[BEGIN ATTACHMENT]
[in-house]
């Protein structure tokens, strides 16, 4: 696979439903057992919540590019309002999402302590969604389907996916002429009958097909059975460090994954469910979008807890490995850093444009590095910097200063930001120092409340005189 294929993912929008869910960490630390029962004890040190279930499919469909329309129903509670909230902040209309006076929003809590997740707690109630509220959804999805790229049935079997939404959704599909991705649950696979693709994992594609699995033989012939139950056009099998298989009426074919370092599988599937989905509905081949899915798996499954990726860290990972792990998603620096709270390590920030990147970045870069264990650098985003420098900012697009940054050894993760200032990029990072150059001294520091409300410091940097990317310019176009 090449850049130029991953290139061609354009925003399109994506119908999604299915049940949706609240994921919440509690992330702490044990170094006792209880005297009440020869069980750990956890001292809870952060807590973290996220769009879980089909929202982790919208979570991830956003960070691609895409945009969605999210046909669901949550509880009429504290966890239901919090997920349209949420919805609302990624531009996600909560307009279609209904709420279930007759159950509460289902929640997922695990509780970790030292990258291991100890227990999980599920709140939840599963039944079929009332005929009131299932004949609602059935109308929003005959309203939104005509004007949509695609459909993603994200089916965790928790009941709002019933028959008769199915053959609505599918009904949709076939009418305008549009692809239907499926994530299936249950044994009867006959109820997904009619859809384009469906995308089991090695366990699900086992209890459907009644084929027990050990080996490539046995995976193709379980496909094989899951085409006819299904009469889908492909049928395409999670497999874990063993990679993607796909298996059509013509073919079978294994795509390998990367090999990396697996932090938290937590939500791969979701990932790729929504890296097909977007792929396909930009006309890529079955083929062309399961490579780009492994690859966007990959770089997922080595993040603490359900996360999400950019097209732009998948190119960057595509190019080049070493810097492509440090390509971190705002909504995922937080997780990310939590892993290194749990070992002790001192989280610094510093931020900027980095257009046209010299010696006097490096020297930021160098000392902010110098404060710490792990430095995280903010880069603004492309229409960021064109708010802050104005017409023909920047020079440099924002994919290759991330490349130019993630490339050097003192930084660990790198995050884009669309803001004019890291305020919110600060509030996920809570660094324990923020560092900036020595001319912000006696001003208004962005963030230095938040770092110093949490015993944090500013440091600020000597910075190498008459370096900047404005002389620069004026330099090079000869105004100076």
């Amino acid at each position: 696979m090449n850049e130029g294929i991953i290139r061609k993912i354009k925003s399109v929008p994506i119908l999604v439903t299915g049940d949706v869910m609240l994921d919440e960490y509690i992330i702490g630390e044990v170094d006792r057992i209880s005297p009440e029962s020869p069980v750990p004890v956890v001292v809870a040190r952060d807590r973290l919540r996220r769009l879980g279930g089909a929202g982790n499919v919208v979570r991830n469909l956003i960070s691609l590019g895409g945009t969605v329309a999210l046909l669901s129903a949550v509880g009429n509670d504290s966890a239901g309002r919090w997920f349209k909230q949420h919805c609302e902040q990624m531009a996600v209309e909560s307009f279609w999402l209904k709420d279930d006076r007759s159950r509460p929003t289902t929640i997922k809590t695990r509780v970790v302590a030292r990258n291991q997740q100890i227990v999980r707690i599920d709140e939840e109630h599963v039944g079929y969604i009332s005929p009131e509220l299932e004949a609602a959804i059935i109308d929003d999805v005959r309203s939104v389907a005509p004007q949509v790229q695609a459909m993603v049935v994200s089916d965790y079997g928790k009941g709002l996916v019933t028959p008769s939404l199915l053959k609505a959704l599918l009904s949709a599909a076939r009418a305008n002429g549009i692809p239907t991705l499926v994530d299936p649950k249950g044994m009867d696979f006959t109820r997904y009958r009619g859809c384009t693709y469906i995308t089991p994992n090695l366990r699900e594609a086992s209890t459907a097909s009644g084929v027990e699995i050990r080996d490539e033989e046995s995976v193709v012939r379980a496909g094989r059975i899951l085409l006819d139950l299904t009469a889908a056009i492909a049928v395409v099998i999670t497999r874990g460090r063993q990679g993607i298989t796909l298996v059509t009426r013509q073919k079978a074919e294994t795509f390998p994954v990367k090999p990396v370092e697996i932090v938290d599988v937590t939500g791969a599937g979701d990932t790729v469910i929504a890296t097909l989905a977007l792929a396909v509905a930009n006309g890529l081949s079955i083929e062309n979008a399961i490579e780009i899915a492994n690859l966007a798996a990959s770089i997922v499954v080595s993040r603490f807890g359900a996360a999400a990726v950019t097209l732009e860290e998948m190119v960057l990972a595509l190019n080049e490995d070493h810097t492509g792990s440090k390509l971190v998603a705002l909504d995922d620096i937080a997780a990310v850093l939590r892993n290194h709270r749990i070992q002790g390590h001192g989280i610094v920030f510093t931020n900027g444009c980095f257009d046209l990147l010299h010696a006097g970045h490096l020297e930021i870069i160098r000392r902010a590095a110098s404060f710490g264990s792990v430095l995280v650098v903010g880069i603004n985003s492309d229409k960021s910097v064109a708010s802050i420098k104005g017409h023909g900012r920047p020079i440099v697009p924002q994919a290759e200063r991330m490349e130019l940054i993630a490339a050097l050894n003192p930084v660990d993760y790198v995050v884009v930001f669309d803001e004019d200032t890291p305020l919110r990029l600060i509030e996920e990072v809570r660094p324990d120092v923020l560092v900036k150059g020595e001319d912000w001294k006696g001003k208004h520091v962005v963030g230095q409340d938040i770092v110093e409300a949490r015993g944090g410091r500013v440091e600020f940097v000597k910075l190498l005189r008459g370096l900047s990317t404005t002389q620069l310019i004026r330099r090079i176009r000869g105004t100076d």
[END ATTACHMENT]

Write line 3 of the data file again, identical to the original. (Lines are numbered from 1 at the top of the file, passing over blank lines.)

């Amino acid at each position: 696979m090449n850049e130029g294929i991953i290139r061609k993912i354009k925003s399109v929008p994506i119908l999604v439903t299915g049940d949706v869910m609240l994921d919440e960490y509690i992330i702490g630390e044990v170094d006792r057992i209880s005297p009440e029962s020869p069980v750990p004890v956890v001292v809870a040190r952060d807590r973290l919540r996220r769009l879980g279930g089909a929202g982790n499919v919208v979570r991830n469909l956003i960070s691609l590019g895409g945009t969605v329309a999210l046909l669901s129903a949550v509880g009429n509670d504290s966890a239901g309002r919090w997920f349209k909230q949420h919805c609302e902040q990624m531009a996600v209309e909560s307009f279609w999402l209904k709420d279930d006076r007759s159950r509460p929003t289902t929640i997922k809590t695990r509780v970790v302590a030292r990258n291991q997740q100890i227990v999980r707690i599920d709140e939840e109630h599963v039944g079929y969604i009332s005929p009131e509220l299932e004949a609602a959804i059935i109308d929003d999805v005959r309203s939104v389907a005509p004007q949509v790229q695609a459909m993603v049935v994200s089916d965790y079997g928790k009941g709002l996916v019933t028959p008769s939404l199915l053959k609505a959704l599918l009904s949709a599909a076939r009418a305008n002429g549009i692809p239907t991705l499926v994530d299936p649950k249950g044994m009867d696979f006959t109820r997904y009958r009619g859809c384009t693709y469906i995308t089991p994992n090695l366990r699900e594609a086992s209890t459907a097909s009644g084929v027990e699995i050990r080996d490539e033989e046995s995976v193709v012939r379980a496909g094989r059975i899951l085409l006819d139950l299904t009469a889908a056009i492909a049928v395409v099998i999670t497999r874990g460090r063993q990679g993607i298989t796909l298996v059509t009426r013509q073919k079978a074919e294994t795509f390998p994954v990367k090999p990396v370092e697996i932090v938290d599988v937590t939500g791969a599937g979701d990932t790729v469910i929504a890296t097909l989905a977007l792929a396909v509905a930009n006309g890529l081949s079955i083929e062309n979008a399961i490579e780009i899915a492994n690859l966007a798996a990959s770089i997922v499954v080595s993040r603490f807890g359900a996360a999400a990726v950019t097209l732009e860290e998948m190119v960057l990972a595509l190019n080049e490995d070493h810097t492509g792990s440090k390509l971190v998603a705002l909504d995922d620096i937080a997780a990310v850093l939590r892993n290194h709270r749990i070992q002790g390590h001192g989280i610094v920030f510093t931020n900027g444009c980095f257009d046209l990147l010299h010696a006097g970045h490096l020297e930021i870069i160098r000392r902010a590095a110098s404060f710490g264990s792990v430095l995280v650098v903010g880069i603004n985003s492309d229409k960021s910097v064109a708010s802050i420098k104005g017409h023909g900012r920047p020079i440099v697009p924002q994919a290759e200063r991330m490349e130019l940054i993630a490339a050097l050894n003192p930084v660990d993760y790198v995050v884009v930001f669309d803001e004019d200032t890291p305020l919110r990029l600060i509030e996920e990072v809570r660094p324990d120092v923020l560092v900036k150059g020595e001319d912000w001294k006696g001003k208004h520091v962005v963030g230095q409340d938040i770092v110093e409300a949490r015993g944090g410091r500013v440091e600020f940097v000597k910075l190498l005189r008459g370096l900047s990317t404005t002389q620069l310019i004026r330099r090079i176009r000869g105004t100076d």